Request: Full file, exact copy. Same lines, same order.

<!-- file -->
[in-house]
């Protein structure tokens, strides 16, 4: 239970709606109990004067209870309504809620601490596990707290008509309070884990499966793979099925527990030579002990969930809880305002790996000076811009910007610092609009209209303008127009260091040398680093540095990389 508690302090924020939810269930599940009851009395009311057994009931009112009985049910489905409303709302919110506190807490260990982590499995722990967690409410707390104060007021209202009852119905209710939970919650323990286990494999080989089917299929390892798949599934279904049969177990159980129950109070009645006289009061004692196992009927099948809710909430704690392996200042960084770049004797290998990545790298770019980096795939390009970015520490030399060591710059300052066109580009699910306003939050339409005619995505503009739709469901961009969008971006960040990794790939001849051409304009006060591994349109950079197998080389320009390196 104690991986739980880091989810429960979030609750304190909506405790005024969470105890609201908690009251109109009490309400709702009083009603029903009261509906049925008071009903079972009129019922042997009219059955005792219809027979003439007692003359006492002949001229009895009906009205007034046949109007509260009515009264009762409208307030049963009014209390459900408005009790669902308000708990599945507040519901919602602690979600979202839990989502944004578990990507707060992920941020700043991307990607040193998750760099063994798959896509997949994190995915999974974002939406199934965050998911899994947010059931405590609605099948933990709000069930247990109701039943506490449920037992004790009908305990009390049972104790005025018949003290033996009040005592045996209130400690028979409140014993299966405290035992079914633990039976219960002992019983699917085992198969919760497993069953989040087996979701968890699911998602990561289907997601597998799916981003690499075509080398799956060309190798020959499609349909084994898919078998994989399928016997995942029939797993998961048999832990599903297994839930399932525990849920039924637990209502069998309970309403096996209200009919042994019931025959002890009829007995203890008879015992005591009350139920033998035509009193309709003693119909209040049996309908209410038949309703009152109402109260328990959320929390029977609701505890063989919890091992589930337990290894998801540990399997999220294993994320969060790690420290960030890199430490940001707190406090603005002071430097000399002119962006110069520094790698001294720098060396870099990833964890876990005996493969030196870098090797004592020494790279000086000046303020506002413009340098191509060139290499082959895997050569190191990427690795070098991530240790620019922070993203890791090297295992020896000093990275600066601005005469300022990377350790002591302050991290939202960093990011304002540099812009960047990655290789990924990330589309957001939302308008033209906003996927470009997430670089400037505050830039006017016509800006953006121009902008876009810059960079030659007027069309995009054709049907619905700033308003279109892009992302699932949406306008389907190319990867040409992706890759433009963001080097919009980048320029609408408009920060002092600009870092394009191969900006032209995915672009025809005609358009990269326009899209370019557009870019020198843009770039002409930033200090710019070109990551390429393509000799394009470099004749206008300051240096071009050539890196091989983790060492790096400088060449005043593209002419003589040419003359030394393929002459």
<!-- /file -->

[in-house]
């Protein structure tokens, strides 16, 4: 239970709606109990004067209870309504809620601490596990707290008509309070884990499966793979099925527990030579002990969930809880305002790996000076811009910007610092609009209209303008127009260091040398680093540095990389 508690302090924020939810269930599940009851009395009311057994009931009112009985049910489905409303709302919110506190807490260990982590499995722990967690409410707390104060007021209202009852119905209710939970919650323990286990494999080989089917299929390892798949599934279904049969177990159980129950109070009645006289009061004692196992009927099948809710909430704690392996200042960084770049004797290998990545790298770019980096795939390009970015520490030399060591710059300052066109580009699910306003939050339409005619995505503009739709469901961009969008971006960040990794790939001849051409304009006060591994349109950079197998080389320009390196 104690991986739980880091989810429960979030609750304190909506405790005024969470105890609201908690009251109109009490309400709702009083009603029903009261509906049925008071009903079972009129019922042997009219059955005792219809027979003439007692003359006492002949001229009895009906009205007034046949109007509260009515009264009762409208307030049963009014209390459900408005009790669902308000708990599945507040519901919602602690979600979202839990989502944004578990990507707060992920941020700043991307990607040193998750760099063994798959896509997949994190995915999974974002939406199934965050998911899994947010059931405590609605099948933990709000069930247990109701039943506490449920037992004790009908305990009390049972104790005025018949003290033996009040005592045996209130400690028979409140014993299966405290035992079914633990039976219960002992019983699917085992198969919760497993069953989040087996979701968890699911998602990561289907997601597998799916981003690499075509080398799956060309190798020959499609349909084994898919078998994989399928016997995942029939797993998961048999832990599903297994839930399932525990849920039924637990209502069998309970309403096996209200009919042994019931025959002890009829007995203890008879015992005591009350139920033998035509009193309709003693119909209040049996309908209410038949309703009152109402109260328990959320929390029977609701505890063989919890091992589930337990290894998801540990399997999220294993994320969060790690420290960030890199430490940001707190406090603005002071430097000399002119962006110069520094790698001294720098060396870099990833964890876990005996493969030196870098090797004592020494790279000086000046303020506002413009340098191509060139290499082959895997050569190191990427690795070098991530240790620019922070993203890791090297295992020896000093990275600066601005005469300022990377350790002591302050991290939202960093990011304002540099812009960047990655290789990924990330589309957001939302308008033209906003996927470009997430670089400037505050830039006017016509800006953006121009902008876009810059960079030659007027069309995009054709049907619905700033308003279109892009992302699932949406306008389907190319990867040409992706890759433009963001080097919009980048320029609408408009920060002092600009870092394009191969900006032209995915672009025809005609358009990269326009899209370019557009870019020198843009770039002409930033200090710019070109990551390429393509000799394009470099004749206008300051240096071009050539890196091989983790060492790096400088060449005043593209002419003589040419003359030394393929002459």